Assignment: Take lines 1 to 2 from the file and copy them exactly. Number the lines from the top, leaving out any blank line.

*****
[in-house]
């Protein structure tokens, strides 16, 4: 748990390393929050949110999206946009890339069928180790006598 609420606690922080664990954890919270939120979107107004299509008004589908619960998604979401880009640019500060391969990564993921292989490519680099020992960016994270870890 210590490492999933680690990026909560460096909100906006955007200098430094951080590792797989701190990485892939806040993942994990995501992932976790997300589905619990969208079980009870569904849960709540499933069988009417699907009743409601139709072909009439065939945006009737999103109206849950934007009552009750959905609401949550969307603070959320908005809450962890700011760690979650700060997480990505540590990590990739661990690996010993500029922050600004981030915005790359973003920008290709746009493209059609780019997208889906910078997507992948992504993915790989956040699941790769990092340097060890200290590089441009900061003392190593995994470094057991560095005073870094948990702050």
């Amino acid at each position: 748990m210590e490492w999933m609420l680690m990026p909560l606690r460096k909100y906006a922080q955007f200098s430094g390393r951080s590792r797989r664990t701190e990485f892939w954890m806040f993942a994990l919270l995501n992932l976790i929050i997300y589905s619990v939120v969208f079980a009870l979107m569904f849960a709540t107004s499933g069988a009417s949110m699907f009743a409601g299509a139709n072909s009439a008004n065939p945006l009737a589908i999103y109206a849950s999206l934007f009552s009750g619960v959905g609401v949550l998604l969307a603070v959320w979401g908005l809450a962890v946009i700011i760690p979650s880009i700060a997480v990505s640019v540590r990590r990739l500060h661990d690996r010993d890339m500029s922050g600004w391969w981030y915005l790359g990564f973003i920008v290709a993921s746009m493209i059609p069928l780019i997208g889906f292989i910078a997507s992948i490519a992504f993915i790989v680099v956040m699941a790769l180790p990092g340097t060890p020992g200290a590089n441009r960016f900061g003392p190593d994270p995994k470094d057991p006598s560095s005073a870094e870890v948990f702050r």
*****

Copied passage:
[in-house]
């Protein structure tokens, strides 16, 4: 748990390393929050949110999206946009890339069928180790006598 609420606690922080664990954890919270939120979107107004299509008004589908619960998604979401880009640019500060391969990564993921292989490519680099020992960016994270870890 210590490492999933680690990026909560460096909100906006955007200098430094951080590792797989701190990485892939806040993942994990995501992932976790997300589905619990969208079980009870569904849960709540499933069988009417699907009743409601139709072909009439065939945006009737999103109206849950934007009552009750959905609401949550969307603070959320908005809450962890700011760690979650700060997480990505540590990590990739661990690996010993500029922050600004981030915005790359973003920008290709746009493209059609780019997208889906910078997507992948992504993915790989956040699941790769990092340097060890200290590089441009900061003392190593995994470094057991560095005073870094948990702050």